The Musical Joy of Super Smash Bros.

I would say the first game with a somewhat high skill ceiling in which I achieved some level of mastery was Dark Souls, and it was a feeling like nothing else. Just like a lot of people, Dark Souls required multiple attempts for me to really get it. I believe my first sticking point was fighting Quelaag with a +1 Drake Sword and finding I simply did not have the damage output that seemed necessary. But when I came back to it many months later, armed with a cursory knowledge of how to speedrun the game, I realised something quite remarkable. I was good.

Of course, knowledge is everything in Dark Souls; when I talk to people who are thinking about playing From Software’s magnificent RPG, I tell them to forget what they’ve heard about the difficulty, and more importantly, forget everything they’ve learned about videogames, because getting good at Dark Souls is far more comparable to learning a foreign language than beating F-Zero GX. It’s about adopting the grammar of the game, discovering that there is a cast-iron logic to everything that happens. Trying to play Dark Souls as though it’s Skyrim or another contemporary is going to go about as well as directly translating each word of a sentence from English to Japanese; you might muddle your way through, but both parties are going to be left deeply embarrassed by the experience.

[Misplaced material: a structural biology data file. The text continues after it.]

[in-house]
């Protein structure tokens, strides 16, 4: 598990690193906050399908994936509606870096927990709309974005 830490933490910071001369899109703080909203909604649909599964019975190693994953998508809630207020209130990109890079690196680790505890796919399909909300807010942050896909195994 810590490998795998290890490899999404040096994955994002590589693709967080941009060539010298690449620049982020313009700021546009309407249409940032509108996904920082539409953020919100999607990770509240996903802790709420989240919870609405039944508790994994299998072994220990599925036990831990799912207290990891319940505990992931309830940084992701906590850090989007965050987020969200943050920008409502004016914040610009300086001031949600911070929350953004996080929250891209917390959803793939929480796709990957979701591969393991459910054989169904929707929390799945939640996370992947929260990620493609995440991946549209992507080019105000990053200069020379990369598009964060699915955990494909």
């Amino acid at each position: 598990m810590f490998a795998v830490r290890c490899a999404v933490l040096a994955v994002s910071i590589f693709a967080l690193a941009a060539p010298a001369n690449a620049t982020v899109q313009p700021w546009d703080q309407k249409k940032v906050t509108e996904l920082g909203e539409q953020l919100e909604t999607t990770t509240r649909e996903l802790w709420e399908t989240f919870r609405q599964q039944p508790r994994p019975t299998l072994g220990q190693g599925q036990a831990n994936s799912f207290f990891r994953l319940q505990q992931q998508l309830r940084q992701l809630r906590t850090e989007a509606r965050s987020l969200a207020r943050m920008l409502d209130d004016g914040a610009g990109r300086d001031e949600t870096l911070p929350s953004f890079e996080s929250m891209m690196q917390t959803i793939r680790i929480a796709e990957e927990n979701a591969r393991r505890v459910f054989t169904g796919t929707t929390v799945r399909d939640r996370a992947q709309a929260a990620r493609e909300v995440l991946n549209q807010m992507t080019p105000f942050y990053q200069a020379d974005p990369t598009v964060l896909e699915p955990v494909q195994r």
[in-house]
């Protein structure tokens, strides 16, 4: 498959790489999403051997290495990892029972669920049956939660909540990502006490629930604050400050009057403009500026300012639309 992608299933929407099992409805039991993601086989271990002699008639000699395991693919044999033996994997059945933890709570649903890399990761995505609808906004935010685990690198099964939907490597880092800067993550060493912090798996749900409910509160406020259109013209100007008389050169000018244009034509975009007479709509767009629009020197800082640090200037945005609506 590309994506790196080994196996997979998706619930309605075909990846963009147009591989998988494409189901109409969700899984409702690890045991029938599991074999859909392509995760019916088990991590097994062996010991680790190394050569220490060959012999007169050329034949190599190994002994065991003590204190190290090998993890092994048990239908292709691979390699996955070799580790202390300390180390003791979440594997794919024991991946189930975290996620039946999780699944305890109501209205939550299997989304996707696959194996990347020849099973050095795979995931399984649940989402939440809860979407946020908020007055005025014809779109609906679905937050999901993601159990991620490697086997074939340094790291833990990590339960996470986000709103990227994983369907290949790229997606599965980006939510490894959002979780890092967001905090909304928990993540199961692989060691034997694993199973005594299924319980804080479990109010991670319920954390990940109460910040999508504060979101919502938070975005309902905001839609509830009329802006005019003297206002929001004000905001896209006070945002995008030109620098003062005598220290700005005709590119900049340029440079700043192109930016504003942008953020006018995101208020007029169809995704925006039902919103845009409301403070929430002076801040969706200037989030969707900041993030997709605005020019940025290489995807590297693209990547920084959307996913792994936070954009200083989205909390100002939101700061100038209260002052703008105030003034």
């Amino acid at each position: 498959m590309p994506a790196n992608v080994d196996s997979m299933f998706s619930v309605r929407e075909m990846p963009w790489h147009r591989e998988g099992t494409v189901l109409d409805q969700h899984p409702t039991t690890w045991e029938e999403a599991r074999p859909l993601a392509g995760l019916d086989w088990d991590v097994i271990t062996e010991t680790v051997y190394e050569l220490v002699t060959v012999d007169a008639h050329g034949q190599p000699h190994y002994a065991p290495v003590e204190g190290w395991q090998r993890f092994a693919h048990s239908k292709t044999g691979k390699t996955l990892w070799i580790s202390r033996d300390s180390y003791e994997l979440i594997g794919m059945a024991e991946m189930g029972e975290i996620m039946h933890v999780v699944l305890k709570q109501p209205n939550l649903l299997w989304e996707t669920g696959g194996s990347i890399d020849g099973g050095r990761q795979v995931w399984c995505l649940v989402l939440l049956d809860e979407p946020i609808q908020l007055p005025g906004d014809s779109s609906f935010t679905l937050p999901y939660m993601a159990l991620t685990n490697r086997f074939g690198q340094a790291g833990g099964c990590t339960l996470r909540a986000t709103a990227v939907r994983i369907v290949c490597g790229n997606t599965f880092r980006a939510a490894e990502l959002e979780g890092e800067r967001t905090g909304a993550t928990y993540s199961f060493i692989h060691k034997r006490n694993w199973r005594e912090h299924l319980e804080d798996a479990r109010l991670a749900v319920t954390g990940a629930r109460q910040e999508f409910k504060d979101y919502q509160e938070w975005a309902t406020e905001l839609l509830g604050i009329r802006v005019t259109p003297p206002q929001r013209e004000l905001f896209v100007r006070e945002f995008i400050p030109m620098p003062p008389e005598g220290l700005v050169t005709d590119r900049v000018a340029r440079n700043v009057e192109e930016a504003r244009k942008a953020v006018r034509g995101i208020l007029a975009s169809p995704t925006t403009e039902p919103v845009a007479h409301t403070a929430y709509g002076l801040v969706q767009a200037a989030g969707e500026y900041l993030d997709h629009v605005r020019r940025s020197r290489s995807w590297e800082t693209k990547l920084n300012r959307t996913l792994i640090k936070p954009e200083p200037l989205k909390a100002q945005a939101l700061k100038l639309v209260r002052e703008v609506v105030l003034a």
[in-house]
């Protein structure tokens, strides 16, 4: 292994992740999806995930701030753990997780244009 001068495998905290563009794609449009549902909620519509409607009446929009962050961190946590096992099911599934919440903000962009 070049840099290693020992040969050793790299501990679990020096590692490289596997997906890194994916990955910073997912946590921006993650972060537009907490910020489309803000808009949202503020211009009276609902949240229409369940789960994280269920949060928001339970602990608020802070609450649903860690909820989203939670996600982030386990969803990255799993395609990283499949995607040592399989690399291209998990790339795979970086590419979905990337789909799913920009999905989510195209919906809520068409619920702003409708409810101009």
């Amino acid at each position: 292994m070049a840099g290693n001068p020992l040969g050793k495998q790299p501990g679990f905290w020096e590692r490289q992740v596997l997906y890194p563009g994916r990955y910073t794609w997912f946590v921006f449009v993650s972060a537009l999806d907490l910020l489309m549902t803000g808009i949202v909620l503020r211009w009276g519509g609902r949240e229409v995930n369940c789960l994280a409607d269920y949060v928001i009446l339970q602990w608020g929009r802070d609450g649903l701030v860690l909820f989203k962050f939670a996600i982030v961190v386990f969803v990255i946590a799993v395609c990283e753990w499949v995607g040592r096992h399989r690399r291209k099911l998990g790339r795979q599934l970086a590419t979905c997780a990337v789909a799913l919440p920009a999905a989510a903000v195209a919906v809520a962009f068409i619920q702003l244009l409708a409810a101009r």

This is significant because as more people playing games learn more about game design (a trend which I’ve noticed in the past ten years as developers become more open about the process of making games, and which I first encountered listening to the in-house Bungie podcasts where people such as Luke Smith would talk in-depth about how they designed multiplayer and campaign maps), there could be a tendency to see games like Dark Souls which deviate from the design norm, whether intentionally or not, as somehow weaker or poorly crafted. What I want to talk about is what happens when a game is such a bizarre, genre-defying, seemingly BARELY designed mess, that it produces the most dynamic and electrifying fighting game on the market.

I want to talk about how music affects the way I play Super Smash Bros.

First let’s go over music; I’m a drummer who plays bass and a smidgen of guitar and piano, so my sense of rhythm is strong. I am also autistic, so when I like something I tend to really, really, really like it. It’s an oft-repeated cliché that you lose yourself in the music. When I play music with people however, I find myself. The Rosie who has no inhibitions, who hasn’t been beaten down by the world, who exists for one joyous purpose, bubbles to the surface. Like Margarita seizing a broom, throwing off her clothes and flying out into the sky one Moscow night, my soul is made manifest.

It is without a hint of exaggeration then, that I say Super Smash Bros. has the capacity to make me feel the same way.